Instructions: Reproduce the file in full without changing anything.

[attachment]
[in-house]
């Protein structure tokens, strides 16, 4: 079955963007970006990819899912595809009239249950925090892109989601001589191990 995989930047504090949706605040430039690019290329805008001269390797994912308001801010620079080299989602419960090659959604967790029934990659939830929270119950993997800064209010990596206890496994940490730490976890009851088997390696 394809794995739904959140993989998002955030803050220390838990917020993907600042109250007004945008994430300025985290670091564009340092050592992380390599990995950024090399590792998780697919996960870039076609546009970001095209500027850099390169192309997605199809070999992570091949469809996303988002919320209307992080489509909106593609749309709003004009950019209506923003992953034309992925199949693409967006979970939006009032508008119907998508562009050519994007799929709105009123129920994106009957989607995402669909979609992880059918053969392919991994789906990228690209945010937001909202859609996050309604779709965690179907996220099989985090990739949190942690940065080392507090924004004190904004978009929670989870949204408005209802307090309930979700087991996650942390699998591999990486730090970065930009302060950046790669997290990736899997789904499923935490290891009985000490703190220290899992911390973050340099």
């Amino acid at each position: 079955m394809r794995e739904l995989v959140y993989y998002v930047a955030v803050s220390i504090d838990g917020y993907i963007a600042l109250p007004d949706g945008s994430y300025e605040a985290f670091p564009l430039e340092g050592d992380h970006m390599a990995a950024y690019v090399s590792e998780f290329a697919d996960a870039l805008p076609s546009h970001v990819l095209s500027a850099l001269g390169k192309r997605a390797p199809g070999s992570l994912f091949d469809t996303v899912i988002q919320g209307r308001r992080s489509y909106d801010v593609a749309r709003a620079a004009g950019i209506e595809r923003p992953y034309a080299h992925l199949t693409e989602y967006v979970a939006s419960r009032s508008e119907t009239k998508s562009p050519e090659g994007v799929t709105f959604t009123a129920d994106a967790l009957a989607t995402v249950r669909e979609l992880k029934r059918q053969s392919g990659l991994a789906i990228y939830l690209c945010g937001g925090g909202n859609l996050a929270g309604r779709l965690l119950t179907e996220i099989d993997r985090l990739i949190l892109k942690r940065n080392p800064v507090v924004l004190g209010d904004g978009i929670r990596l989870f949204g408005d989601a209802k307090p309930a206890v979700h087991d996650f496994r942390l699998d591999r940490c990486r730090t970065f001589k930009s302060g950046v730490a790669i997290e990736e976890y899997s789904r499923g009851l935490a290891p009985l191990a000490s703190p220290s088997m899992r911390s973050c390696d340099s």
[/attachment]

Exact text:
[in-house]
């Protein structure tokens, strides 16, 4: 079955963007970006990819899912595809009239249950925090892109989601001589191990 995989930047504090949706605040430039690019290329805008001269390797994912308001801010620079080299989602419960090659959604967790029934990659939830929270119950993997800064209010990596206890496994940490730490976890009851088997390696 394809794995739904959140993989998002955030803050220390838990917020993907600042109250007004945008994430300025985290670091564009340092050592992380390599990995950024090399590792998780697919996960870039076609546009970001095209500027850099390169192309997605199809070999992570091949469809996303988002919320209307992080489509909106593609749309709003004009950019209506923003992953034309992925199949693409967006979970939006009032508008119907998508562009050519994007799929709105009123129920994106009957989607995402669909979609992880059918053969392919991994789906990228690209945010937001909202859609996050309604779709965690179907996220099989985090990739949190942690940065080392507090924004004190904004978009929670989870949204408005209802307090309930979700087991996650942390699998591999990486730090970065930009302060950046790669997290990736899997789904499923935490290891009985000490703190220290899992911390973050340099």
């Amino acid at each position: 079955m394809r794995e739904l995989v959140y993989y998002v930047a955030v803050s220390i504090d838990g917020y993907i963007a600042l109250p007004d949706g945008s994430y300025e605040a985290f670091p564009l430039e340092g050592d992380h970006m390599a990995a950024y690019v090399s590792e998780f290329a697919d996960a870039l805008p076609s546009h970001v990819l095209s500027a850099l001269g390169k192309r997605a390797p199809g070999s992570l994912f091949d469809t996303v899912i988002q919320g209307r308001r992080s489509y909106d801010v593609a749309r709003a620079a004009g950019i209506e595809r923003p992953y034309a080299h992925l199949t693409e989602y967006v979970a939006s419960r009032s508008e119907t009239k998508s562009p050519e090659g994007v799929t709105f959604t009123a129920d994106a967790l009957a989607t995402v249950r669909e979609l992880k029934r059918q053969s392919g990659l991994a789906i990228y939830l690209c945010g937001g925090g909202n859609l996050a929270g309604r779709l965690l119950t179907e996220i099989d993997r985090l990739i949190l892109k942690r940065n080392p800064v507090v924004l004190g209010d904004g978009i929670r990596l989870f949204g408005d989601a209802k307090p309930a206890v979700h087991d996650f496994r942390l699998d591999r940490c990486r730090t970065f001589k930009s302060g950046v730490a790669i997290e990736e976890y899997s789904r499923g009851l935490a290891p009985l191990a000490s703190p220290s088997m899992r911390s973050c390696d340099s």